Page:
SpaceGhostPurrp may be the least marketable rapper in recent memory. To start, he uses a system of writing song and album titles that replaces various vowels and often whole words with the letter “v” or “x”. It may look cool, but its makes it very hard to read and remember the songs you like. His beats are repetitive, droning pieces filled with low quality sound effects ripped from movies and videogames. His rapping is simplistic and as repetitive as his beats. He speaks in a low, gruff voice in threatening tones. He has two separate songs that repeatedly use the line “suck a n__ga dick!” His music is all texture and mood in an industry that increasingly values quick development and catchy hooks.
Despite all of this, Purrp has had success in the blog world during the past two years with mixtapes like The NASA Tape and Blvcklvnd Rvdix 66.6. A renewed interest in horrorcore fueled by the rise of Odd Future and an uncanny resemblance to Triple 6 Mafia gained Purrp more attention than his tapes seemed to deserve. The few songs filled with enough interesting texture to warrant attention were few and far between. Listening to one of the mixtapes as a whole was a largely homogenous experience, leaving the listener with nothing more than a general aura of mystery. It was the type of music only an obsessive hip-hop blogger could love.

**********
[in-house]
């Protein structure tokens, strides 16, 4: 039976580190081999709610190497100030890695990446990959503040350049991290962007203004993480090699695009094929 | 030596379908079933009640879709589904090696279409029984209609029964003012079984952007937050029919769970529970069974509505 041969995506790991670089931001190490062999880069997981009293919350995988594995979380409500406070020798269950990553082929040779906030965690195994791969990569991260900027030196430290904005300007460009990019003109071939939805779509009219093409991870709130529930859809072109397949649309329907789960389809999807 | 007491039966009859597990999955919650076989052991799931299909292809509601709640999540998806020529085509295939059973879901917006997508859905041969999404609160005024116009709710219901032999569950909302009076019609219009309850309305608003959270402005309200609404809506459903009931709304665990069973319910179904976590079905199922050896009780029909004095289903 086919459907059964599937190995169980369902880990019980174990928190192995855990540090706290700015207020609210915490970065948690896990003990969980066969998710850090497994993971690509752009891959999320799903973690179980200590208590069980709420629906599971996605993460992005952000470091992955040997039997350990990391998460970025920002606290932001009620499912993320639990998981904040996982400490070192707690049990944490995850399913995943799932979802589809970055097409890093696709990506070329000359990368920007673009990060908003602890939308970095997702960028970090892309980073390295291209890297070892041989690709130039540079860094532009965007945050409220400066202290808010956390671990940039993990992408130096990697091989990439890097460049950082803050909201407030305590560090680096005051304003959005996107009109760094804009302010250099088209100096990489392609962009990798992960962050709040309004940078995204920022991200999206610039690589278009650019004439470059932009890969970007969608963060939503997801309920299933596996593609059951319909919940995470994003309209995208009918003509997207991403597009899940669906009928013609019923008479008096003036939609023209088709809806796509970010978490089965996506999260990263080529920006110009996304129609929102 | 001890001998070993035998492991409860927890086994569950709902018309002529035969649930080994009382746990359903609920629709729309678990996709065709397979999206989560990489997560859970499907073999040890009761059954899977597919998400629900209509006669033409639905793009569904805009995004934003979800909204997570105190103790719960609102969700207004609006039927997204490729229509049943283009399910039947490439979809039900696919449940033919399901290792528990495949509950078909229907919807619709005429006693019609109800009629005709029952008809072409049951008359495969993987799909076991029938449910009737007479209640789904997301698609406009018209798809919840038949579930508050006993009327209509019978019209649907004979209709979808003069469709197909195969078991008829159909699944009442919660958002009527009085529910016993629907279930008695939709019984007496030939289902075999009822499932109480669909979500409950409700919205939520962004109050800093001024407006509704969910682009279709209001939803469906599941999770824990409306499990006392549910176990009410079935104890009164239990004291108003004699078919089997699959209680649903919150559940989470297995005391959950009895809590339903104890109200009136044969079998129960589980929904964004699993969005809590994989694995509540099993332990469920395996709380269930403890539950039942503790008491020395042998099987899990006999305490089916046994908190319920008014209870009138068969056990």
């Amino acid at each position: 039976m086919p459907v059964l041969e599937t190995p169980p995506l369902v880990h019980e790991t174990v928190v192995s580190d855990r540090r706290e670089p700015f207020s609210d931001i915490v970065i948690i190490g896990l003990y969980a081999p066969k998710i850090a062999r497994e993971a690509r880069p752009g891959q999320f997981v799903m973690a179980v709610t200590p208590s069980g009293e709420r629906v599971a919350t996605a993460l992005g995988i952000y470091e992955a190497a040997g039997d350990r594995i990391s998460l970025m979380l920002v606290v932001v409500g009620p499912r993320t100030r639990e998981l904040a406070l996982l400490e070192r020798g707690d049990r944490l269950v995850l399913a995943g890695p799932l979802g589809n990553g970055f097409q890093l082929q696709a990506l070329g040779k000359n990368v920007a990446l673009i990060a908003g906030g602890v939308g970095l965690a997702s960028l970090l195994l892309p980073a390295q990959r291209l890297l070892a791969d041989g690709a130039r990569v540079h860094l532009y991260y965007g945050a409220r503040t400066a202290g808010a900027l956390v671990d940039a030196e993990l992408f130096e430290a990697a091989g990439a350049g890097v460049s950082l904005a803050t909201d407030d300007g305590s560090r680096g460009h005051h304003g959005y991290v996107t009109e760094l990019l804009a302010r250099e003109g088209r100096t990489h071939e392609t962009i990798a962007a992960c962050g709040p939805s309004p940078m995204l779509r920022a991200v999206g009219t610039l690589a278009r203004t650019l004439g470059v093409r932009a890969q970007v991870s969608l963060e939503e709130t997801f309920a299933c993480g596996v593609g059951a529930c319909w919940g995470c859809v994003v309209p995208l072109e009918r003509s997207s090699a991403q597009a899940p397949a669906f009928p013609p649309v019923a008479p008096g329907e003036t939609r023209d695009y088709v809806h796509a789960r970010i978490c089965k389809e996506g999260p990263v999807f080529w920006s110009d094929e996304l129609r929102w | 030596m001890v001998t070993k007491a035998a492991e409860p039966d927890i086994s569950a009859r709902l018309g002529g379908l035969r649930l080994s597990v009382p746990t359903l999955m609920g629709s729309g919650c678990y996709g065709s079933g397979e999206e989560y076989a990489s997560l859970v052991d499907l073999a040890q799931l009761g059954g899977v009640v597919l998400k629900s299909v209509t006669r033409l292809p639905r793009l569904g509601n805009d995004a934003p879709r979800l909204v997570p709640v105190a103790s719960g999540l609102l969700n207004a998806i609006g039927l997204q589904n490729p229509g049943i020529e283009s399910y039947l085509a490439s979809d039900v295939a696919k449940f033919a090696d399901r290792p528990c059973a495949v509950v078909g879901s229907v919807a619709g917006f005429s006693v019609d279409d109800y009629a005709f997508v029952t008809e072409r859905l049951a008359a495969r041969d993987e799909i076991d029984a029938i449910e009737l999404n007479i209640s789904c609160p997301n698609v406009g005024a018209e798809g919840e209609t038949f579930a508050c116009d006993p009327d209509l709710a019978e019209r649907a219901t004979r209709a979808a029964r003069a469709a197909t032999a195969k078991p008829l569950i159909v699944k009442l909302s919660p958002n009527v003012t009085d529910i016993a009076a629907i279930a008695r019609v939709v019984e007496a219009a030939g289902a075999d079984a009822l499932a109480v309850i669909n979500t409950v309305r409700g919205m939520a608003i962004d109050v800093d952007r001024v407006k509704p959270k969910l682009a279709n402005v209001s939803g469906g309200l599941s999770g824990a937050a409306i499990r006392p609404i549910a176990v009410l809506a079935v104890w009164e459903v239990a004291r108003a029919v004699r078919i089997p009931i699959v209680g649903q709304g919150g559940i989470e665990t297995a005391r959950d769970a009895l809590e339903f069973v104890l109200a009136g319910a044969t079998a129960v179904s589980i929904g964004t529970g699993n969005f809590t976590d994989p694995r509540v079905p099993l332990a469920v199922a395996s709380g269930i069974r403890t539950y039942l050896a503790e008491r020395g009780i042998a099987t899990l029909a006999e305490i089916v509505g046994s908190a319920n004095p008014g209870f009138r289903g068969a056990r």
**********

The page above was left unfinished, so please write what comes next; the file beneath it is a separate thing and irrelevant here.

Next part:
Mysterious Phonk is made to change that. While most of its tracks have already been released in some form, they have been picked with diversity in mind. The sound quality is high and each song is relatively distinct from the next. On the new tracks, Purrp is clearly attempting to improve his technique, using more complex rhymes and a clearer delivery.
This, however, only works to a certain extent. Clarity is not the issue. Higher audio quality simply manages to highlight how sparse and similarly constructed the tracks really are. While Purrp has a talent for creating music with his own distinctive, if derivative, sound, he has yet to do anything more. Mysterious Phonk is based on the idea that Purrp’s past songs are worthy of repeating to a wider audience. Music with ambient qualities tends to be immersive, allowing the listener to sink deep into the sound for extend periods of time. Much of Purrp’s beats simply aren’t thick enough to maintain interest. His rapping only adds to the monotony. While much of Phonk aims to distinguish songs through clearer, more complex lyrics, what is really needed is a thicker, more interesting sound.
“The Black God” is one of the few examples of Purrp’s seemingly unrealized capacities. While his other tracks tend to drag, “God” moves with the urgency of his Memphis influences. His lyrics, rather than focusing on bland obscene scenarios, develop him as a mythic diety, painting a picture of mysterious power. “My mind on the secret master plan,” he muses. The lines are delivered in his trademark monotone, but it’s clear that he intends them to be memorable, rather than textural or redundant. The track is much more effective at developing the dark, obscure mood he intends than any other track on the album. It does so through progression and energy. Hopefully, this new song is a sign of more interesting developments to come.